It is not the first time that this kind of direct attack on the president's ability to conduct foreign policy has occurred under this administration. John McCain and Joe Lieberman have gone abroad to assure Israel that they will undermine their own president to advance the interests of a foreign country in a critical diplomatic discussion with the US on that country's soil. But Eric Cantor has gone one further, openly bragging about something he once described as a felony. Kevin Drum Steve Benen:
This is a legitimate scandal worthy of far more attention. When dealing with foreign policy and climate change, Republicans believe in trying to deliberately sabotage the position of the U.S. government. The same is true of U.S. policy towards Iran, and in the case of New START, possibly even U.S. policy towards Russia. Now it's true of U.S. policy towards Israel, too.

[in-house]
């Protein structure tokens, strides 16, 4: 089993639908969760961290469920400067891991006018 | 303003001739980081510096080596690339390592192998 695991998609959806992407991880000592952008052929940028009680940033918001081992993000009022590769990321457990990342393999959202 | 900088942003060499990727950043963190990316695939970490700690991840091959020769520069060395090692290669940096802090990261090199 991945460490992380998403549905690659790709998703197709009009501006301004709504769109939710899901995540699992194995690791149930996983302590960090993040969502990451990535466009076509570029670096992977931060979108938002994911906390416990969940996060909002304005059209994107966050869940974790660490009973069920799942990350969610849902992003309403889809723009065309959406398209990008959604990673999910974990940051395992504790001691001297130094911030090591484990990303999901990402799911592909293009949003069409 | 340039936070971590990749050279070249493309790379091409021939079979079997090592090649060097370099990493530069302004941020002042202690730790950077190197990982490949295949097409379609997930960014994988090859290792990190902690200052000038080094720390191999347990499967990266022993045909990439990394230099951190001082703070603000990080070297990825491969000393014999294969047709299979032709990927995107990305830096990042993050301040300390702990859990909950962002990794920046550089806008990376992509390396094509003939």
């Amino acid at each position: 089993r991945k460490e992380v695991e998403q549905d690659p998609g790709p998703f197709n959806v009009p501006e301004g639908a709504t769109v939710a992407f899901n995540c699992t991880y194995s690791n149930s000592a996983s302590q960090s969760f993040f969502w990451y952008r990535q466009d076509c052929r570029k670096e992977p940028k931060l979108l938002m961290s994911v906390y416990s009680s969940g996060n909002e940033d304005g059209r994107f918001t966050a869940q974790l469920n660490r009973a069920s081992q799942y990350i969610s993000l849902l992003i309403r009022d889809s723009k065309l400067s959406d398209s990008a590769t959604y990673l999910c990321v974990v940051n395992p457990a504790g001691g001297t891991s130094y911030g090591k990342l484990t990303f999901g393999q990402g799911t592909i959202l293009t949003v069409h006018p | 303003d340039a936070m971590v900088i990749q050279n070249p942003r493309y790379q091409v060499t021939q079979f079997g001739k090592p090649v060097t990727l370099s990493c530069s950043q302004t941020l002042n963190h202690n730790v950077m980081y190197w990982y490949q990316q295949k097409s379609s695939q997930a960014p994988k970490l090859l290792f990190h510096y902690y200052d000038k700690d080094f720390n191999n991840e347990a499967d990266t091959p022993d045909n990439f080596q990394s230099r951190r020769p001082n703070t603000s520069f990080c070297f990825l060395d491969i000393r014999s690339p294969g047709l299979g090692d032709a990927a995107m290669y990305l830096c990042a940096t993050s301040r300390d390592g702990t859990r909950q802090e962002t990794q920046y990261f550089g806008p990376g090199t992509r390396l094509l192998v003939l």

It's obviously not unreasonable for Americans to debate whether the Obama administration is pursuing the correct course on foreign policy, and I fully expect members of Congress from both parties to demand accountability of the White House. People can and should speak out when they disagree with the administration's approach to Israel, Iran, Russia, or any other country.
But Cantor's move is something altogether different. Just a few years after he suggested it was literally criminal for an American official to talk to a foreign leader and work against the sitting president, Cantor has done just that.
Where's the outrage?
(Photo: Jim Watson/Getty.)